Although we may proclaim that God is found in our common diversity, the sin of racism is present in our Canadian society and in our church. Now more than ever we need to be committed to racial justice—by building right relationships through reconciliation between non-Indigenous and Indigenous peoples, by engaging in interfaith dialogue and speaking out against violence and discrimination rooted in racial and religious bigotry, by speaking up when we see acts of discrimination and acknowledging the white privilege we might benefit from in our church and in our society.

2020 marks the midway point of the UN International Decade for People of African Descent (2015–2024) which The United Church of Canada is participating in. As people of faith, we know that prayer has the power to transform and amplify or actions. Each Sunday, through the International Prayer Cycle, we are invited to pray for the human rights and fundamental freedoms of people of African descent. May we continue to pray and take whatever concrete measures we can to combat racism and intolerance.

At First United we strive to be an open and inclusive community. We are people of all ages – young families, children and seniors. We worship on Sunday mornings and we have midweek programs for children, teens and adults. We are located in the heart of downtown Kelowna, at the intersection of Bernard & Richter streets. Click here to find out more about who we are and what we do.

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Contribute

First United Church is sustained by donations from its congregation. Both our work of ministry in the community and the operation of the church building rely on donations of time, talent, and funds from individuals like you. Please consider what talents you can contribute to furthering the work of  God in the world around us, and click the button below to donate to the church coffers.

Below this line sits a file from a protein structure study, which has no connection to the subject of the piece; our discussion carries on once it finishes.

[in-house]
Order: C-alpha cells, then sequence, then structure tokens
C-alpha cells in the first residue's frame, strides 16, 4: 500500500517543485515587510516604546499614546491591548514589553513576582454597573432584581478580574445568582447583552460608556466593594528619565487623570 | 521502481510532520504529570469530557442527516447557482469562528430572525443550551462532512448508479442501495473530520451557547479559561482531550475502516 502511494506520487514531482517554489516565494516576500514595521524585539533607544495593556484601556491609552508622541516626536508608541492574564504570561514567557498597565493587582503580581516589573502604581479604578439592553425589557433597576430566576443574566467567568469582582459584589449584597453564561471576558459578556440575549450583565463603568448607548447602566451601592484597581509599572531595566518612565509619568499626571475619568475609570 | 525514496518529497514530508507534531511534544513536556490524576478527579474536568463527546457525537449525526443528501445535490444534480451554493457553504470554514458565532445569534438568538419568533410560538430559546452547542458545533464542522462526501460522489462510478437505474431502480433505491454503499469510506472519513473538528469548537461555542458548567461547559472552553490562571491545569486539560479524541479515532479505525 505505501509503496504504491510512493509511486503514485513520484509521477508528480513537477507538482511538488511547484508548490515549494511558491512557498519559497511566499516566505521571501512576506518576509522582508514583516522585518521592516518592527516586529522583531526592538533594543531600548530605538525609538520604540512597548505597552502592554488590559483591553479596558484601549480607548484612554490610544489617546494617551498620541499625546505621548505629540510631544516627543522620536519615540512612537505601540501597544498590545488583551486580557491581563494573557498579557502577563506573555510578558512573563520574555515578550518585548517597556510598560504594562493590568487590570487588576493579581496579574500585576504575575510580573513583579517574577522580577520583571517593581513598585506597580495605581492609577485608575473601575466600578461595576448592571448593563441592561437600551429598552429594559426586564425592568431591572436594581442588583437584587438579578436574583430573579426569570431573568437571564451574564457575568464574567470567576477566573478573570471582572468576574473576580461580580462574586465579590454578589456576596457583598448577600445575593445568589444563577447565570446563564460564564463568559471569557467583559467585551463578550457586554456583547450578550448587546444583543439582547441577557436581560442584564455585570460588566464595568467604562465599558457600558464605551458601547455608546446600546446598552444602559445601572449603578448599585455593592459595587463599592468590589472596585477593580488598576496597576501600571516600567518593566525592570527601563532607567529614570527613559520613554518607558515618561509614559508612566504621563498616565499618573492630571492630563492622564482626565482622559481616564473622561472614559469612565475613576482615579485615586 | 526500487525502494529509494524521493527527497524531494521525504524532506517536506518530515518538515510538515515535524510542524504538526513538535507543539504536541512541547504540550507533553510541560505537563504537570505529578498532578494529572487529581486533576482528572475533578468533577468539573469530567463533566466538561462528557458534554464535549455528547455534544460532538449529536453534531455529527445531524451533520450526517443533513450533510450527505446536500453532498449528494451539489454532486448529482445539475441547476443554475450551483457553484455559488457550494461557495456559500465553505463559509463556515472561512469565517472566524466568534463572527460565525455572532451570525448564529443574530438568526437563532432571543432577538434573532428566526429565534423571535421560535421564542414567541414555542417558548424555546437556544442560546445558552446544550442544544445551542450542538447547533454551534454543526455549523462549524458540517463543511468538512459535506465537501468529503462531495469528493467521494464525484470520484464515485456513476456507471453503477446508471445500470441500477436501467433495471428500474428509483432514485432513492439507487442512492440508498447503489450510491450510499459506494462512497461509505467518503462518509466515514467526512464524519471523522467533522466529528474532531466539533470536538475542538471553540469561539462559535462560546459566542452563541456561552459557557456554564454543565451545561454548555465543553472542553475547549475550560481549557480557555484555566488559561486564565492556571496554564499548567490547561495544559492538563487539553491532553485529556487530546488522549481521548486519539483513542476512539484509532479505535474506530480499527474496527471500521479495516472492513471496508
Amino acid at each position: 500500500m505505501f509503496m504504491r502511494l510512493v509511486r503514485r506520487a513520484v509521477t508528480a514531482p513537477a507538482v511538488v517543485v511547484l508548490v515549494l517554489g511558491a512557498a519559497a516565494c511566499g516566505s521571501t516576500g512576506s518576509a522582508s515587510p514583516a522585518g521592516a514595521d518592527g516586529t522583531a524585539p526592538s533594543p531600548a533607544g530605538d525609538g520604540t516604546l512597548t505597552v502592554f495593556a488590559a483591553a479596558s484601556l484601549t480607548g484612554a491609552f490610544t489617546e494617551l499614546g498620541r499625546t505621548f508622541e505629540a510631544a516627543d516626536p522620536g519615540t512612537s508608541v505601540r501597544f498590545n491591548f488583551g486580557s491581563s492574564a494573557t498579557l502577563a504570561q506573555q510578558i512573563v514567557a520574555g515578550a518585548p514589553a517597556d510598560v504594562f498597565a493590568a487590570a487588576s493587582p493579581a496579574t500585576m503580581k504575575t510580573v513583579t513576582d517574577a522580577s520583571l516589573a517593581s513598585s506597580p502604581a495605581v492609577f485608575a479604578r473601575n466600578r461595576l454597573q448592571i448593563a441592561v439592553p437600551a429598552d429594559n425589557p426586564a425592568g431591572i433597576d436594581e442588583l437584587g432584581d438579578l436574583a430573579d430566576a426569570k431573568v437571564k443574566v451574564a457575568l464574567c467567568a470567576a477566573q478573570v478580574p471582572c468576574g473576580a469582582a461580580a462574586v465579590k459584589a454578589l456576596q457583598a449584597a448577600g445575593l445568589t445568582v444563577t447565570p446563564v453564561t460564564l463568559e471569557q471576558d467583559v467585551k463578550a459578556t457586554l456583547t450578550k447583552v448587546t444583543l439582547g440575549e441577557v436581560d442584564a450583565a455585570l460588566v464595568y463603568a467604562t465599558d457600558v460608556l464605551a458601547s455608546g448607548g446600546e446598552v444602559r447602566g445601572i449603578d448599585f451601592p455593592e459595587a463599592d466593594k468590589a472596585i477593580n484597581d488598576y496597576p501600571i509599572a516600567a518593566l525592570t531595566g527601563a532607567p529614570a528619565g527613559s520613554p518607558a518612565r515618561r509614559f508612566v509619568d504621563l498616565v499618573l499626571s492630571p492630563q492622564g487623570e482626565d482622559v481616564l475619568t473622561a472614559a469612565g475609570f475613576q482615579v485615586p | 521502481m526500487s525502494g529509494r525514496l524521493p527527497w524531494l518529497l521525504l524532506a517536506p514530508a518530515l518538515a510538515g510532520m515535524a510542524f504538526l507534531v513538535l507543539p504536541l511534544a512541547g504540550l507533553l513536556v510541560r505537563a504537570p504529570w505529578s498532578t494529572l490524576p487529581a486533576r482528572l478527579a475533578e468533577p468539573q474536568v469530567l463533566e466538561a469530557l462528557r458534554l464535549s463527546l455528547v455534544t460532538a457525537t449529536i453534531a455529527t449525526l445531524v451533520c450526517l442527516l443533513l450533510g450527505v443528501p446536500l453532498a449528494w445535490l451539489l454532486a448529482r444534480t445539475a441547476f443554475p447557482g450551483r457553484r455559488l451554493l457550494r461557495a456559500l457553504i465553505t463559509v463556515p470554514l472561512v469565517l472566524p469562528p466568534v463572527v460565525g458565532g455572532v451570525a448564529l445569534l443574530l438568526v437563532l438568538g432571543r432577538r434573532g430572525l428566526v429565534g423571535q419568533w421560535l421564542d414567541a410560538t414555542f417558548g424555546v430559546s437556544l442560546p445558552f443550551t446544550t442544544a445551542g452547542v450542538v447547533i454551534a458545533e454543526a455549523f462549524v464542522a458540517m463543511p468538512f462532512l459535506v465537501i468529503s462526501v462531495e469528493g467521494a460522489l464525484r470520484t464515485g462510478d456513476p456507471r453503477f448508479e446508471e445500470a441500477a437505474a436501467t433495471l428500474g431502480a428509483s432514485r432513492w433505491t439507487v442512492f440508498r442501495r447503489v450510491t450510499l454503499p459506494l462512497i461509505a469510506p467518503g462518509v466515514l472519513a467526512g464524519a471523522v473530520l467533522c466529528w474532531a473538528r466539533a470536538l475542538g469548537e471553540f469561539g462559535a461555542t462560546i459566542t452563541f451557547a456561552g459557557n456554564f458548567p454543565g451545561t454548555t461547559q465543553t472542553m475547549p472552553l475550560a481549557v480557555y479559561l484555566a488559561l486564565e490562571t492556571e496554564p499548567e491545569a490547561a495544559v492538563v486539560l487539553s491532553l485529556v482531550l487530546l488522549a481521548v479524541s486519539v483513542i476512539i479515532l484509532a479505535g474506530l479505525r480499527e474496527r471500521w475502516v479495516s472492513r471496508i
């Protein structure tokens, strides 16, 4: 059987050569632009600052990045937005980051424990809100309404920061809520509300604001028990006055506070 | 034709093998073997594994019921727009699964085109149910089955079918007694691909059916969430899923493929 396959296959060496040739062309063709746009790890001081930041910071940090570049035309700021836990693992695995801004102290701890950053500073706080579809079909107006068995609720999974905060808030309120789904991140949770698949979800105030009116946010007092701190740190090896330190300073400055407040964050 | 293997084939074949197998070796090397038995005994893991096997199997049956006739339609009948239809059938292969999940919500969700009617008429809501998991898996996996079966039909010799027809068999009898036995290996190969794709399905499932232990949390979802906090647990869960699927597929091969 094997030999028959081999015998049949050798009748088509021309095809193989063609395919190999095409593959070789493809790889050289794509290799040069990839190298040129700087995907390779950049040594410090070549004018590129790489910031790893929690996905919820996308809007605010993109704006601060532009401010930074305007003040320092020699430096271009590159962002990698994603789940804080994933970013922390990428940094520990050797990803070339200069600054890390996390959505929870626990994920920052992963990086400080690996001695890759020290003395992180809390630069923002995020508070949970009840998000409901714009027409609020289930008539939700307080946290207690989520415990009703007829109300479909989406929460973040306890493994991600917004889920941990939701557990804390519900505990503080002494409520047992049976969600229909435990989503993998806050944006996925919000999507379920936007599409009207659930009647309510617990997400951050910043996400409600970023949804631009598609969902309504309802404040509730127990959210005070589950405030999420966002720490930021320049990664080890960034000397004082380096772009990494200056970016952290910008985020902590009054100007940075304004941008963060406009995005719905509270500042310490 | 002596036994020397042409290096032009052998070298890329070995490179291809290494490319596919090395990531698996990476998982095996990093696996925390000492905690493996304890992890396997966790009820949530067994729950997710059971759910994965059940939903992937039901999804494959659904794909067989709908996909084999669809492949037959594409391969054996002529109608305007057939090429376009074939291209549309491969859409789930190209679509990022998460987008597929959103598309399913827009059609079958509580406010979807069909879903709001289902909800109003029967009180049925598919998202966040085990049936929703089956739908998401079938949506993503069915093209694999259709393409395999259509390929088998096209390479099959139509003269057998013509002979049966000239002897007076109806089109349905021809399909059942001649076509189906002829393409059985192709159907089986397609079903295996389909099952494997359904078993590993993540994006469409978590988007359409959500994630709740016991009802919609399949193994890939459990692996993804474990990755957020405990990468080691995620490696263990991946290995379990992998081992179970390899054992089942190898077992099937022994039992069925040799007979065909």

The button takes you to Tithely, an app that makes it easy to make single donations or set up recurring donations. Recurring weekly or monthly donations are valuable because they help with long-term planning.

What’s Happening at First United

First United Church in downtown Kelowna is a hub for community activities. Some of the groups that meet in our building:

  • Alcoholics Anonymous
  • Alanon
  • Amnesty International
  • Compassionate Friends offers friendship, understanding and hope to bereaved parents who have experienced the death of a child at any age and from any cause. They meet on the second Thursday of each month.
  • Grandparents Raising Grandchildren supports grandparents and other relatives raising a family member’s child.
  • Kelowna Scottish Country Dancers
  • Narcotics Anonymous is a nonprofit fellowship of men and women for whom drug use has become a major problem. We are recovering addicts who meet regularly to help each other stay clean. There is only one requirement for membership: the desire to stop using.
  • Okanagan Children’s Choir aims to provide young people with a positive and nurturing environment where they can strive for musical excellence surrounded by friends and supporters.
  • TOPS is a nonprofit, noncommercial network of weight-loss support groups and wellness education organization. TOPS offers tools and programs for healthy living and weight management, with exceptional group fellowship and recognition.
  • PFLAG is a longstanding national organization of allies, friends, and family of people coming out as LGBTQ2; it aims to provide a supportive, affirming, and safe space for anyone struggling to accept the LGBTQ2 identity of someone close to them. It meets on the second Tuesday of every month; contact Wendy at 250-317-2902 for details.
  • The Samurai Brotherhood provides a space where men can come together to grow in their masculinity and become self-aware, awake men. It aims to help men to access and embody their masculine essence in a balanced way and support them in becoming stronger and more confident, focused, balanced and grounded. It meets on Tuesday evenings; contact Brandon at 250-803-3720 for details.

Sermons